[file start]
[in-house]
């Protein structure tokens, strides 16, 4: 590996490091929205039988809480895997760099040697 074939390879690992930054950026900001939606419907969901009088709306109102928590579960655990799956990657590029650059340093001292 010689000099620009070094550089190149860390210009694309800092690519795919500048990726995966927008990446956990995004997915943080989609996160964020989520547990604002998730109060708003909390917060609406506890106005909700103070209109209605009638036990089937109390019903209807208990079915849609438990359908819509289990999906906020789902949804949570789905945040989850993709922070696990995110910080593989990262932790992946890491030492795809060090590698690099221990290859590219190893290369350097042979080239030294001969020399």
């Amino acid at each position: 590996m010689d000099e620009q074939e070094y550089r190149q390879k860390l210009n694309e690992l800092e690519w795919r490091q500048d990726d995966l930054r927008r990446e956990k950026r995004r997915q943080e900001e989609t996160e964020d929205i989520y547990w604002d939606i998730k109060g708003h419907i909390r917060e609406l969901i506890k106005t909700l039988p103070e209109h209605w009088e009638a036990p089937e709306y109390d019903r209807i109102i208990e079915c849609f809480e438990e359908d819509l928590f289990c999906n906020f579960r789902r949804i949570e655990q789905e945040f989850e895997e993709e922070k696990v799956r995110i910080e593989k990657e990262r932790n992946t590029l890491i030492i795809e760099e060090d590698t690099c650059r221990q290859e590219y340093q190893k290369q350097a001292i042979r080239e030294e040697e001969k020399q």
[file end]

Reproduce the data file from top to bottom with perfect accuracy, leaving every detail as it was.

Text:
[in-house]
């Protein structure tokens, strides 16, 4: 590996490091929205039988809480895997760099040697 074939390879690992930054950026900001939606419907969901009088709306109102928590579960655990799956990657590029650059340093001292 010689000099620009070094550089190149860390210009694309800092690519795919500048990726995966927008990446956990995004997915943080989609996160964020989520547990604002998730109060708003909390917060609406506890106005909700103070209109209605009638036990089937109390019903209807208990079915849609438990359908819509289990999906906020789902949804949570789905945040989850993709922070696990995110910080593989990262932790992946890491030492795809060090590698690099221990290859590219190893290369350097042979080239030294001969020399």
């Amino acid at each position: 590996m010689d000099e620009q074939e070094y550089r190149q390879k860390l210009n694309e690992l800092e690519w795919r490091q500048d990726d995966l930054r927008r990446e956990k950026r995004r997915q943080e900001e989609t996160e964020d929205i989520y547990w604002d939606i998730k109060g708003h419907i909390r917060e609406l969901i506890k106005t909700l039988p103070e209109h209605w009088e009638a036990p089937e709306y109390d019903r209807i109102i208990e079915c849609f809480e438990e359908d819509l928590f289990c999906n906020f579960r789902r949804i949570e655990q789905e945040f989850e895997e993709e922070k696990v799956r995110i910080e593989k990657e990262r932790n992946t590029l890491i030492i795809e760099e060090d590698t690099c650059r221990q290859e590219y340093q190893k290369q350097a001292i042979r080239e030294e040697e001969k020399q």